Monday July 6: Rapid City to Kadoka

105.6 miles, great scenery for first 90 miles. The Badlands are awesome. The bugs are not.

Ro's Phrase Of The Day:

We got up at 6am and finished packing for a 6:30am trip to camp to drop off our bags. For the first time, we got a Rapid Taxi driver who just had no clue -- wasn't sure where camp was, or that we were talking about bicycles and not motorcycles (admittedly, motorcycles are the hot topic for August, when the annual rally at Sturgis happens). He probably just hadn't worked all weekend and didn't know we'd been swamping the entire city's cab service since saturday night. *smile*. We got back to the hotel and had breakfast, then joined where it passed nearest to our hotel, about 2.6 miles into the course.

Pit 1, in Caputa, was a surprise...I didn't know it was coming quite so soon. The wind had finally shifted from the south/southeast, and we had a nice northern wind giving us a bit of help in the morning. The weather forecast said upper 90s for the temperature, but the entire sky remained cloudy with the expected rainstorms for most of the day. This was great -- much cooler for us! We then went through the Cheyenne river valley -- gorgeous, but the bridge didn't have enough of a shoulder to allow a good picture.

The scenery shots:

Pit 2 was in the town of Scenic (population 67), SD. This town is the first town you would reach off of Hwy 44 East when heading towards the Badlands. The highway actually leads travellers through one portion of the Badlands, out again through the Buffalo Gap National Grasslands, and then to Highway 377, which again winds through the Badlands (most of this is on a northerly route). Pit 3 was in Interior, which is a very aptly named town because although it is not in the Badlands National Park, the rock formations are very prevalent, and the town is literally ringed by some of the more knife-like formations. It would have been a good shot had I thought to take one on the approach into Interior.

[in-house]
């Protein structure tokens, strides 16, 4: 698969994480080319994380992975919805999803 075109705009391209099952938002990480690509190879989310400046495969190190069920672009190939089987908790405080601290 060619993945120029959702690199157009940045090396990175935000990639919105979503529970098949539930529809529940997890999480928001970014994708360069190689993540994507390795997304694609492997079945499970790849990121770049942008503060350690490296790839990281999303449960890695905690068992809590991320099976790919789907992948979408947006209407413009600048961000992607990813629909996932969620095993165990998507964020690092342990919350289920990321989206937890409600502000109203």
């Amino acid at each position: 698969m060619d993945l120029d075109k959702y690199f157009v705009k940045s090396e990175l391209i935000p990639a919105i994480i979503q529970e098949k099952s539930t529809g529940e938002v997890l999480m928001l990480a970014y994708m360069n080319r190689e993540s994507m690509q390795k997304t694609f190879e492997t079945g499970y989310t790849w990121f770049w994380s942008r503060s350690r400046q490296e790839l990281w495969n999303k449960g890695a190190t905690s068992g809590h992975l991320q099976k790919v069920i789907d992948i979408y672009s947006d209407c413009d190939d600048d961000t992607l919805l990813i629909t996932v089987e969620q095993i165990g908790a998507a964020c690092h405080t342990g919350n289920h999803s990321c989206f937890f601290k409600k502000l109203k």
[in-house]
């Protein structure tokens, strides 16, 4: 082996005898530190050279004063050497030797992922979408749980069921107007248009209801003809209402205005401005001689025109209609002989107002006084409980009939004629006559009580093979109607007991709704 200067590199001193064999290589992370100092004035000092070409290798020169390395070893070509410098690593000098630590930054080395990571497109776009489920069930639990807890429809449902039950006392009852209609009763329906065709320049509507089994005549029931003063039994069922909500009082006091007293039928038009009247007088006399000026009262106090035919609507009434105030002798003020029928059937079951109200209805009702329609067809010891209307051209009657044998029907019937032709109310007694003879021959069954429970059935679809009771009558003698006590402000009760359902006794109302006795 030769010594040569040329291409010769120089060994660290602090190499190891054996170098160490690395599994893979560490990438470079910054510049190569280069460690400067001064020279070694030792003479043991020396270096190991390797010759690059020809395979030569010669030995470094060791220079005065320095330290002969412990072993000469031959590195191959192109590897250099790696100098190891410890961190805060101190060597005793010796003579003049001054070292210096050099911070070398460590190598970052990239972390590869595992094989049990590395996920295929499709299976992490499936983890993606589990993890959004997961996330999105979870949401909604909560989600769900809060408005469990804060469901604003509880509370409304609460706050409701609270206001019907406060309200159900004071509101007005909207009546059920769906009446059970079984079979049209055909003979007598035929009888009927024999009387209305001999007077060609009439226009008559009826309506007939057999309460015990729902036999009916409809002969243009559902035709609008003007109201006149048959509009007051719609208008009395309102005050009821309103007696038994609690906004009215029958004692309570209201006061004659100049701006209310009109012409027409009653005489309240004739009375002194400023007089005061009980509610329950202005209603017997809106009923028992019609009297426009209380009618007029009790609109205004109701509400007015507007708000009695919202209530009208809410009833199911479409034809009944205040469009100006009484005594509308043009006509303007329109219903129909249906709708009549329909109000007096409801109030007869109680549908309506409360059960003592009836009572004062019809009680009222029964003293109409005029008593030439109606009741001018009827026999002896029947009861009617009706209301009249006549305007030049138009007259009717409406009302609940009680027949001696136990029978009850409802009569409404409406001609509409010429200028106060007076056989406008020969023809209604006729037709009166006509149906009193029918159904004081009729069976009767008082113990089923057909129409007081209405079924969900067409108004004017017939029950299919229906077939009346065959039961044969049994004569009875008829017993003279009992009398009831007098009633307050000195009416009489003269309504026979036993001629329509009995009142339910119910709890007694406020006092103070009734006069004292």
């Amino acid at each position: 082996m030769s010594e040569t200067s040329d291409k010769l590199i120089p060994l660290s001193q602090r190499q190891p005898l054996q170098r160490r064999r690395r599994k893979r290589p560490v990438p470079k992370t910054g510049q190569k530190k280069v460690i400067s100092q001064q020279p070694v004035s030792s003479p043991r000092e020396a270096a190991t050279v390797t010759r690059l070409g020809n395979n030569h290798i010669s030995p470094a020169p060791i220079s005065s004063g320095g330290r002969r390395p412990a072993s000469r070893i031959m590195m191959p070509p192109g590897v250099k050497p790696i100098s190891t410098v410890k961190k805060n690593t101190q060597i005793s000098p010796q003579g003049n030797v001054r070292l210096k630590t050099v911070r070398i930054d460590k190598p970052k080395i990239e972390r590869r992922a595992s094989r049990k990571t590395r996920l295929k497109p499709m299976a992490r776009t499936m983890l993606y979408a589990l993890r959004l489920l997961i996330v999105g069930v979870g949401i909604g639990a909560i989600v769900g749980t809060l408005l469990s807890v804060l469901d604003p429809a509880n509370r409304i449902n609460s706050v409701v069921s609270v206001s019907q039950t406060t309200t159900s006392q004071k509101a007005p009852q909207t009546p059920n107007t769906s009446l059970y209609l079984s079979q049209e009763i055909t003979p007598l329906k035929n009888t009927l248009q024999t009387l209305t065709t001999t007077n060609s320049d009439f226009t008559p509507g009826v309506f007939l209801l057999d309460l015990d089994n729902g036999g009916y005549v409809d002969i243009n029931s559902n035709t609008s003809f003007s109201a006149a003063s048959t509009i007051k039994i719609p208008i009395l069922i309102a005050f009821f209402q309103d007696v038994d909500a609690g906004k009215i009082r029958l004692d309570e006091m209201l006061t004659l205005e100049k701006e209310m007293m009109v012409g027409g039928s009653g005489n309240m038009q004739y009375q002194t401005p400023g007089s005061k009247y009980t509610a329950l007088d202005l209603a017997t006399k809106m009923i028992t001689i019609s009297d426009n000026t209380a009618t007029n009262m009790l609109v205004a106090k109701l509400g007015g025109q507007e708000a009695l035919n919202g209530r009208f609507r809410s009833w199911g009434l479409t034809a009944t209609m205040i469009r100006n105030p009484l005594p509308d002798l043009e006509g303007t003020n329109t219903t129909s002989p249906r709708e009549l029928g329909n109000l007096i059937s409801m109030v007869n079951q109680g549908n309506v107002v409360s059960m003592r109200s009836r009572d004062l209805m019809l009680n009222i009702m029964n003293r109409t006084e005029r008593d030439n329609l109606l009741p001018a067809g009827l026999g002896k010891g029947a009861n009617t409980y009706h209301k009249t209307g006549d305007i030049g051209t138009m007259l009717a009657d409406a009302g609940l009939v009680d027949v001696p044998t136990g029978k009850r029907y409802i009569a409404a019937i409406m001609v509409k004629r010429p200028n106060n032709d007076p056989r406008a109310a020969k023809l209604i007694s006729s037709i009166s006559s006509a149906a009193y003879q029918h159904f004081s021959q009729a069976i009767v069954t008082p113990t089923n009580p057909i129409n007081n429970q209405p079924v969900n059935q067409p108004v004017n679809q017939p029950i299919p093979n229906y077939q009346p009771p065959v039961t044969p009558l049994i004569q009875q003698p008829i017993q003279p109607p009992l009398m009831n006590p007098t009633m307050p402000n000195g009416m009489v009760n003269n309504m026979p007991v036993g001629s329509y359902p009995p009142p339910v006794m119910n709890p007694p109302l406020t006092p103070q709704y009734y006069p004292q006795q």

More scenery shots:

When we exited the Badlands again, we continued on 377 towards Cactus Flats (we didn't see cactus, but there is a Cactus Cafe in Cactus Flats), and the World's Largest Prairie Dog. No, it's not a real prairie dog, it's a statue of one, but it was definitely huge. It was at what was both a gift shop and a prairie dog town -- you could buy them food and they'd eat "out of your hand" (so advertised). Actually, they certainly didn't seem afraid of any of the humans around. And I saw at least 2 dozen of them poking their heads out of holes or running around. We then turned onto the service road for I-90 and headed east. This was a really difficult section at first -- very steep rolling hills, and I was tired. But, Ro helped push me up the first really steep one which I'd been on forever (it seemed) in my lowest gear, and that seemed to bootstrap me into powering down and powering up the rest. We still took a couple of breaks -- the sun was now fully out, and it was very very hot and we were both sweating a lot -- so we hydrated!! But by and large it was much better (if not easier) with the power approach. The city of Kadoka, when it did appear, played games on us, though. It seemed to be at the same distance over the space of 30 or 40 minutes -- very very frustrating! But finally, we made it in, and after setting up the tent we both dashed to the showers. That coat of sunscreen, bug spray, sweat, road grime, and dead bugs just wasn't appealing. blech. The evening was nicer - it cooled off and the wind kicked up, so even the mosquitos weren't as bad as they could have been!!

Addendum -- well after sunset, with just the red glow in the sky, a huge very low, very dark, very menacing, and very long cloud front swept over camp. In about 20 minutes it had gone from one side of the horizon to past the camp, with all the lightning luckily being concentrated on the north end, away from camp. Most of the lightning was cloud-to-cloud, too. Just as it was passing over, the wind really kicked up, and the cloud did have fringy finger-like extensions all along the edge, but none touched down and it seems to have missed us, although it's not moving on as fast as it approached. No rain at all (yet). Mmmm...tornado country?

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